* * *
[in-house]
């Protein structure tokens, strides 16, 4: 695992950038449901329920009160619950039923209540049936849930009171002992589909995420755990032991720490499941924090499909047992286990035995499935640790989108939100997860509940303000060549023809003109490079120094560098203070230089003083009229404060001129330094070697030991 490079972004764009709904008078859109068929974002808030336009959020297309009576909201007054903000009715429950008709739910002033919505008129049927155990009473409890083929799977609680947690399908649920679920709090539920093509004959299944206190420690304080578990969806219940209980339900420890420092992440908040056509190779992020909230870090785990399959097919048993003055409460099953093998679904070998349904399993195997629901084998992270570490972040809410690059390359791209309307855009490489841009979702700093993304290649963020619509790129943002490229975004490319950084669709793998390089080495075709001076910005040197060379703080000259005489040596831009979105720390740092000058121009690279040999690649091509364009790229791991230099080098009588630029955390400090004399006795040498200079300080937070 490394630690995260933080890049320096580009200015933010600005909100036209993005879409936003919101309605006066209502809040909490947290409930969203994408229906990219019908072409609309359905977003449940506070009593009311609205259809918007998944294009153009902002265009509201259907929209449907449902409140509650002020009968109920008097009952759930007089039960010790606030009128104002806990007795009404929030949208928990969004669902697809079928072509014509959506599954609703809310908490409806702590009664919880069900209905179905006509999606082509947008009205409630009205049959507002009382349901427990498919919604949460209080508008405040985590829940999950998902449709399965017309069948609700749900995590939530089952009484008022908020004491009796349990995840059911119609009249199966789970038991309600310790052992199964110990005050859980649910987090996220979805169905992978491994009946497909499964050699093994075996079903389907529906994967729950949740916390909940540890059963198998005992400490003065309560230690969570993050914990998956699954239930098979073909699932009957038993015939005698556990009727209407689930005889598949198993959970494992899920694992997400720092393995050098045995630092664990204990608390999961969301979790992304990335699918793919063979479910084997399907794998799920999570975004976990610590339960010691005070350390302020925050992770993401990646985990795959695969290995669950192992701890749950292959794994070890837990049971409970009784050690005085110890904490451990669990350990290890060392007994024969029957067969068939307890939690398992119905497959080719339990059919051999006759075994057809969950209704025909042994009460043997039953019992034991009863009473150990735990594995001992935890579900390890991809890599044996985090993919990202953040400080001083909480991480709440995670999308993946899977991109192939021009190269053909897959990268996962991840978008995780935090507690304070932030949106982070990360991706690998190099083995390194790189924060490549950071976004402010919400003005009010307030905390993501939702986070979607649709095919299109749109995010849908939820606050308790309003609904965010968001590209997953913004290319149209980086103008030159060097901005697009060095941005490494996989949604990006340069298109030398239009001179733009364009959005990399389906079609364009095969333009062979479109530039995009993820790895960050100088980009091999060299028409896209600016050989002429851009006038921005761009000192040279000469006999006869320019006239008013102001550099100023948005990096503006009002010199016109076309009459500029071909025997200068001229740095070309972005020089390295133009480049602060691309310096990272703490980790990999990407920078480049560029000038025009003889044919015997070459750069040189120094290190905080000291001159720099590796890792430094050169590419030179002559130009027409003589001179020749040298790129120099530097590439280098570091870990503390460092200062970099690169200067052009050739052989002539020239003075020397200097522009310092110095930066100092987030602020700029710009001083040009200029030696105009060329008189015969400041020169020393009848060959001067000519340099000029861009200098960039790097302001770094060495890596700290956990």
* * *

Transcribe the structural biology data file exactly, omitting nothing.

[in-house]
């Protein structure tokens, strides 16, 4: 695992950038449901329920009160619950039923209540049936849930009171002992589909995420755990032991720490499941924090499909047992286990035995499935640790989108939100997860509940303000060549023809003109490079120094560098203070230089003083009229404060001129330094070697030991 490079972004764009709904008078859109068929974002808030336009959020297309009576909201007054903000009715429950008709739910002033919505008129049927155990009473409890083929799977609680947690399908649920679920709090539920093509004959299944206190420690304080578990969806219940209980339900420890420092992440908040056509190779992020909230870090785990399959097919048993003055409460099953093998679904070998349904399993195997629901084998992270570490972040809410690059390359791209309307855009490489841009979702700093993304290649963020619509790129943002490229975004490319950084669709793998390089080495075709001076910005040197060379703080000259005489040596831009979105720390740092000058121009690279040999690649091509364009790229791991230099080098009588630029955390400090004399006795040498200079300080937070 490394630690995260933080890049320096580009200015933010600005909100036209993005879409936003919101309605006066209502809040909490947290409930969203994408229906990219019908072409609309359905977003449940506070009593009311609205259809918007998944294009153009902002265009509201259907929209449907449902409140509650002020009968109920008097009952759930007089039960010790606030009128104002806990007795009404929030949208928990969004669902697809079928072509014509959506599954609703809310908490409806702590009664919880069900209905179905006509999606082509947008009205409630009205049959507002009382349901427990498919919604949460209080508008405040985590829940999950998902449709399965017309069948609700749900995590939530089952009484008022908020004491009796349990995840059911119609009249199966789970038991309600310790052992199964110990005050859980649910987090996220979805169905992978491994009946497909499964050699093994075996079903389907529906994967729950949740916390909940540890059963198998005992400490003065309560230690969570993050914990998956699954239930098979073909699932009957038993015939005698556990009727209407689930005889598949198993959970494992899920694992997400720092393995050098045995630092664990204990608390999961969301979790992304990335699918793919063979479910084997399907794998799920999570975004976990610590339960010691005070350390302020925050992770993401990646985990795959695969290995669950192992701890749950292959794994070890837990049971409970009784050690005085110890904490451990669990350990290890060392007994024969029957067969068939307890939690398992119905497959080719339990059919051999006759075994057809969950209704025909042994009460043997039953019992034991009863009473150990735990594995001992935890579900390890991809890599044996985090993919990202953040400080001083909480991480709440995670999308993946899977991109192939021009190269053909897959990268996962991840978008995780935090507690304070932030949106982070990360991706690998190099083995390194790189924060490549950071976004402010919400003005009010307030905390993501939702986070979607649709095919299109749109995010849908939820606050308790309003609904965010968001590209997953913004290319149209980086103008030159060097901005697009060095941005490494996989949604990006340069298109030398239009001179733009364009959005990399389906079609364009095969333009062979479109530039995009993820790895960050100088980009091999060299028409896209600016050989002429851009006038921005761009000192040279000469006999006869320019006239008013102001550099100023948005990096503006009002010199016109076309009459500029071909025997200068001229740095070309972005020089390295133009480049602060691309310096990272703490980790990999990407920078480049560029000038025009003889044919015997070459750069040189120094290190905080000291001159720099590796890792430094050169590419030179002559130009027409003589001179020749040298790129120099530097590439280098570091870990503390460092200062970099690169200067052009050739052989002539020239003075020397200097522009310092110095930066100092987030602020700029710009001083040009200029030696105009060329008189015969400041020169020393009848060959001067000519340099000029861009200098960039790097302001770094060495890596700290956990």